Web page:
Currently reading: Montaigne: Life Without Law by Pierre Manent 📚
Currently reading: Jane Austen: Writing, Society, Politics by Tom Keymer 📚
UMN professor of history Jon Butler has a fascinating new book out: God in Gotham: The Miracle of Religion in Modern Manhattan. According to an interview with Publishers Weekly, the book “explores the rise of religious pluralism in Manhattan between 1880 and 1960.” I’m in. 📚
I watched The Booksellers this evening. It’s a delightful documentary about the passionate folks in the rare-book industry. Some mournful notes, but also some hopeful ones. Overall, a delight. Streaming now on, err, Amazon Prime. 📚 🎞
The promise of politics is that, within and through our differences, some form of common life can be discovered. But if the process of discovery is to be faithful, hopeful, and loving, we must render ourselves vulnerable to others we don’t understand.
Sapiens is a distinctly nihilist tract, rejecting every sort of theism, every claim that life has meaning, and every assertion of human rights. According to Harari, there’s nothing the least bit sacred about human life, the Declaration of Independence is in error about liberty and equality, and the word “nature” itself—as in human nature—is meaningless. Insofar as Sapiens is a work of philosophy, it’s Nietzchean in its rejection of the most central human values, as well as in its suggestion that a superman—created by genetic or “inorganic” engineering—may be on the way.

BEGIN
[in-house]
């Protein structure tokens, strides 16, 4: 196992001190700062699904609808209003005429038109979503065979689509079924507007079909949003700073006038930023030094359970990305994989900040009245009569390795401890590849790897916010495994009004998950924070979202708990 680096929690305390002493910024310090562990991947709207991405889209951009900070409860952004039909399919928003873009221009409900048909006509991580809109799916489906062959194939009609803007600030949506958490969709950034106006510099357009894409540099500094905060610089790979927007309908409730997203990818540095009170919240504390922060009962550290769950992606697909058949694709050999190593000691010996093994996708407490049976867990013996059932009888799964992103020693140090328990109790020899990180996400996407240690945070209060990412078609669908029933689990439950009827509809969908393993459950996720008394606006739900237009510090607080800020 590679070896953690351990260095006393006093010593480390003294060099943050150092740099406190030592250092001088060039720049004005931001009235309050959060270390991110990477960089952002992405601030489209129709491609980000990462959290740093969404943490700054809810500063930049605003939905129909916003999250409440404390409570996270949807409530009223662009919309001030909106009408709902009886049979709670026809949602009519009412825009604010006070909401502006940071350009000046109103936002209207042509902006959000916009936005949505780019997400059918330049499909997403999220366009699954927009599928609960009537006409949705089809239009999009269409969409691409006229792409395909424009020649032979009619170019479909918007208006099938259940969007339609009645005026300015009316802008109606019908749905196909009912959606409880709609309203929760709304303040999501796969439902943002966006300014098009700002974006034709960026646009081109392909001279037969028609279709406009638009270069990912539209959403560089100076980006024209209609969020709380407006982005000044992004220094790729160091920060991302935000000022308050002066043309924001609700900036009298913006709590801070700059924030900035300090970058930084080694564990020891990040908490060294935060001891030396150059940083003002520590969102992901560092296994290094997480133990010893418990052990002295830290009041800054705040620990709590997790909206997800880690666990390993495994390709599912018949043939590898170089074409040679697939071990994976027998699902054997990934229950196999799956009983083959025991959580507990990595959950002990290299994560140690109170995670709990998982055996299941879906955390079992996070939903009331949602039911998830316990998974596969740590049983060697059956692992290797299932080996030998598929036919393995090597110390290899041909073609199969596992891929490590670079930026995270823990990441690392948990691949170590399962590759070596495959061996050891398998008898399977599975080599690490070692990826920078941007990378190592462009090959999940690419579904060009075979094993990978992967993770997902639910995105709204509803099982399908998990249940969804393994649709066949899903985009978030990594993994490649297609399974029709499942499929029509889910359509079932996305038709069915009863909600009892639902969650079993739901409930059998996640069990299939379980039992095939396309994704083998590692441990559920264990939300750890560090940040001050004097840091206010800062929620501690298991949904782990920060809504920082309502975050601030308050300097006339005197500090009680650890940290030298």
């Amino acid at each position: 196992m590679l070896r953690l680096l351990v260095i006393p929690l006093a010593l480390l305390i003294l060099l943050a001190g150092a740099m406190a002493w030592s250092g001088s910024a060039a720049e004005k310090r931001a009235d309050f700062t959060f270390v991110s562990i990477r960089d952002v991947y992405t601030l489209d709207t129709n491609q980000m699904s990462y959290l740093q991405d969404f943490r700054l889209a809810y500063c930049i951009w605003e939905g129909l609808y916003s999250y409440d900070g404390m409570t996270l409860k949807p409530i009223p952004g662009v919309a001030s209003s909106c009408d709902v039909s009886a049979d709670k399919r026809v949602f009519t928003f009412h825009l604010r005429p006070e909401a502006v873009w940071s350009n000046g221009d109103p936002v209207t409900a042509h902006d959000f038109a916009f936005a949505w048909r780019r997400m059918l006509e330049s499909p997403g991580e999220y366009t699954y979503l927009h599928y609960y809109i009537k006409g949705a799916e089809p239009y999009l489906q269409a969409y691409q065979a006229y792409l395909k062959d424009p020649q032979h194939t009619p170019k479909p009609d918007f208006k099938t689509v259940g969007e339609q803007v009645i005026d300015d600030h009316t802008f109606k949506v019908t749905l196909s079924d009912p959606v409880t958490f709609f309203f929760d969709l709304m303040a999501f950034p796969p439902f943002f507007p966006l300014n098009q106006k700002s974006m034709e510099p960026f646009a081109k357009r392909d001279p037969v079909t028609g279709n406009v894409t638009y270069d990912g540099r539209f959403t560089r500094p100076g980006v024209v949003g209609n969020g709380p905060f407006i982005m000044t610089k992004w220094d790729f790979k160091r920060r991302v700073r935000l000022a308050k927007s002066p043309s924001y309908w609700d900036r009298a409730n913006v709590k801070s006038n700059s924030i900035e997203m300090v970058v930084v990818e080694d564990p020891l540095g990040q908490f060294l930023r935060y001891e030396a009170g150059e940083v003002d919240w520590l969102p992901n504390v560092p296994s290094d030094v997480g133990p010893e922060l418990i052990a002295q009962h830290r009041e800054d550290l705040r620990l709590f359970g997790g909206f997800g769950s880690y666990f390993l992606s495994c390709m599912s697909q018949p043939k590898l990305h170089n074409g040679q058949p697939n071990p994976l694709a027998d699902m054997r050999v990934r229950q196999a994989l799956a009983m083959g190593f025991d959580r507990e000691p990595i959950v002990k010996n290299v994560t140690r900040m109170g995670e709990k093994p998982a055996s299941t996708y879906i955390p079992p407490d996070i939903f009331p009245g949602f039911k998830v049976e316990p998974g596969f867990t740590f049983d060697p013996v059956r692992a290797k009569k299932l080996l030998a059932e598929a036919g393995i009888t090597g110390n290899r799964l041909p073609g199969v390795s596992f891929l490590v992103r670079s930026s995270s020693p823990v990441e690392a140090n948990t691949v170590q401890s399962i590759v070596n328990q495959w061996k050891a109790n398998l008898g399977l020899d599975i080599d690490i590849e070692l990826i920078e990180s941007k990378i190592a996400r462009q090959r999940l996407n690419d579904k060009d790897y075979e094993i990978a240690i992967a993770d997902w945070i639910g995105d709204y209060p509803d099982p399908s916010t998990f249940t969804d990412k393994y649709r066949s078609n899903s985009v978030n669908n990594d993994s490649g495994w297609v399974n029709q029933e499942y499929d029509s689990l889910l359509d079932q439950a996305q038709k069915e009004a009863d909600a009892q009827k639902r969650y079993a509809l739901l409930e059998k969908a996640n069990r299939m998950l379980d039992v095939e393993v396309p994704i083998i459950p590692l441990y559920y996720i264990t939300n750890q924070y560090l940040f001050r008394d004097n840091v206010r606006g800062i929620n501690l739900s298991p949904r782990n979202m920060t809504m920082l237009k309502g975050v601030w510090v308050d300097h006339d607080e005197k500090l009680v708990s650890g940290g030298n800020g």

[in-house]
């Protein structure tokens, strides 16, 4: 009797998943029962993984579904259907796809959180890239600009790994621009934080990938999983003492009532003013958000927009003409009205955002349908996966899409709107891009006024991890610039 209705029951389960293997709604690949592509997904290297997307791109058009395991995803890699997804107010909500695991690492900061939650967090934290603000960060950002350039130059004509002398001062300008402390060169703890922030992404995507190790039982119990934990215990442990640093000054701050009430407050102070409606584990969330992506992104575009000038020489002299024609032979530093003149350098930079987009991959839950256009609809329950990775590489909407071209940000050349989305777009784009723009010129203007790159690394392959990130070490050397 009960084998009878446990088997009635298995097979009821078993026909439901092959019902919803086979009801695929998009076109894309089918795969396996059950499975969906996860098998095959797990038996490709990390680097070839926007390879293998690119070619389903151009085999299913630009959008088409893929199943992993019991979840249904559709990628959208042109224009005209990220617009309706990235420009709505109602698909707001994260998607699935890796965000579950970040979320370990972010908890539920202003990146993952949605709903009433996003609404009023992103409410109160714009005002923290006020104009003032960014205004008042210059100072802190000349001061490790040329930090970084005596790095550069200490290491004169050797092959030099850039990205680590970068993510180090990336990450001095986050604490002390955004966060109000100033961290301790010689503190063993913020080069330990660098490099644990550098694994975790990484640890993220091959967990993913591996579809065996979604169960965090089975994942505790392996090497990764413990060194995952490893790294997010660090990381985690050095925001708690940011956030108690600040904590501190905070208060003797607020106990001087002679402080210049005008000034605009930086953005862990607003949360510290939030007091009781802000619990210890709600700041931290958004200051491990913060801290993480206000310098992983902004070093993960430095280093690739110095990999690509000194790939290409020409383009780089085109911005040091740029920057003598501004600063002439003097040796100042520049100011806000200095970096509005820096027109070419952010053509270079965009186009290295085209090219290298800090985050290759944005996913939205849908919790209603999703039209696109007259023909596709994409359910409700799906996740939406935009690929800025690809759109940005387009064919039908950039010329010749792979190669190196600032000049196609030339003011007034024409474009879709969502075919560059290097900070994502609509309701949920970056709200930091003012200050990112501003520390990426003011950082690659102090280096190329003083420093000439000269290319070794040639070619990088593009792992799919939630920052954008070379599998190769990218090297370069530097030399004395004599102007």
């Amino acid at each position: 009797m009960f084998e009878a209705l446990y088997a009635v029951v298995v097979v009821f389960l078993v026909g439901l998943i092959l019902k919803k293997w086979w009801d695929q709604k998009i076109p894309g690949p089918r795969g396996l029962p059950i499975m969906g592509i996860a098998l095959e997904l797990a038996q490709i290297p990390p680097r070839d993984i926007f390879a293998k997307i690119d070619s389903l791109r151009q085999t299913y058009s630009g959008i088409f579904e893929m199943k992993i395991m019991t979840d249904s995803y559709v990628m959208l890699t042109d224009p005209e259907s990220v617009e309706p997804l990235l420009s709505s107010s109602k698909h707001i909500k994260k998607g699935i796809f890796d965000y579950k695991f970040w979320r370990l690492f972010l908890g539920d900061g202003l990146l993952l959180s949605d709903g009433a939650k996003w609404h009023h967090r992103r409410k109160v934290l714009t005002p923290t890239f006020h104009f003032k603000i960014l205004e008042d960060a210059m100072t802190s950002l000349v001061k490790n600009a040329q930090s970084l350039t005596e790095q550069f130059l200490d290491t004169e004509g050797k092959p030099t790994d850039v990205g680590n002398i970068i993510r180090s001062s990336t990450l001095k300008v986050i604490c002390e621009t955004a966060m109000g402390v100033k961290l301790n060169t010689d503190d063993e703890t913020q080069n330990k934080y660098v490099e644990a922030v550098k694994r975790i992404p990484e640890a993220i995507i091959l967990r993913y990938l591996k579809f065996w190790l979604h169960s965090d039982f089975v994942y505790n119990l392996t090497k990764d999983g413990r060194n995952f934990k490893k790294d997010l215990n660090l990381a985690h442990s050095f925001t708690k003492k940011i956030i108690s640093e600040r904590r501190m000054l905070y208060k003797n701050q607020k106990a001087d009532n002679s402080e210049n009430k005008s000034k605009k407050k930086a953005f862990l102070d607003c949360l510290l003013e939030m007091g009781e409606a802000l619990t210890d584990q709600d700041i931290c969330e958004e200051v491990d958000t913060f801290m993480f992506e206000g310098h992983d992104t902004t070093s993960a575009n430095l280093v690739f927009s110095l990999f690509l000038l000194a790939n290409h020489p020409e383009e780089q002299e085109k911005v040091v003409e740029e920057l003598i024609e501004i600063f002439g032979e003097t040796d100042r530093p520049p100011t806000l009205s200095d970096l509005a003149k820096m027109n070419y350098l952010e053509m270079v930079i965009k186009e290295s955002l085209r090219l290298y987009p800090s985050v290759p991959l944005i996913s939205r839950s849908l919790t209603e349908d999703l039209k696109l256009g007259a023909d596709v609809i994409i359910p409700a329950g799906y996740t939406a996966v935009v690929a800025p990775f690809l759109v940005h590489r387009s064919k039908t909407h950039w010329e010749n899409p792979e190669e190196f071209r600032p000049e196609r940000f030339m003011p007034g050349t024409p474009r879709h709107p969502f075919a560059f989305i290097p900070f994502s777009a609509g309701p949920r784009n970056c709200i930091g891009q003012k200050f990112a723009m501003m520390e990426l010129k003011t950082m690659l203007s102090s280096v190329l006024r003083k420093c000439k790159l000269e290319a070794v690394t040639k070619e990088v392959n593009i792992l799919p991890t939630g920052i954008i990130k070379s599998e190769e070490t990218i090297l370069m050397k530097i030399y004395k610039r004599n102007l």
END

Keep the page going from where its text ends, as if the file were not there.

The central issue for us is probably the question of whether the mystery at the heart of poetry (and of art in general) can be kept safe against the assaults of an omnipresent talkative and soulless journalism and an equally omnipresent popular science—or pseudo-science. ~Adam Zagajewski, quoted by Cynthia Haven
Today an authentic intellectual life seems more natural in the flaneur than the professional scholar…. Whether our focus is on the tools of training, a heart for service, or learning from our asynchronous neighbors, the intellectual life is, ironically, a particular kind of political practice, an art of membership…. We can educate in a way that makes us all, despite and even through upheavals of culture, economy, and politics, more intelligible to each other and to ourselves.
Probably also been reading some Taleb. 📚
I sense a lucrative consulting career in the near future for Justen Noakes, H-E-B’s “director of emergency preparedness.” 💰💰💰
In my extra reading time these days, I’ve been taking @ayjay‘s suggestion to read essays and short stories to heart by reading Chekhov & Montaigne. Also revisiting an old favorite, The Imitation of Christ. 📚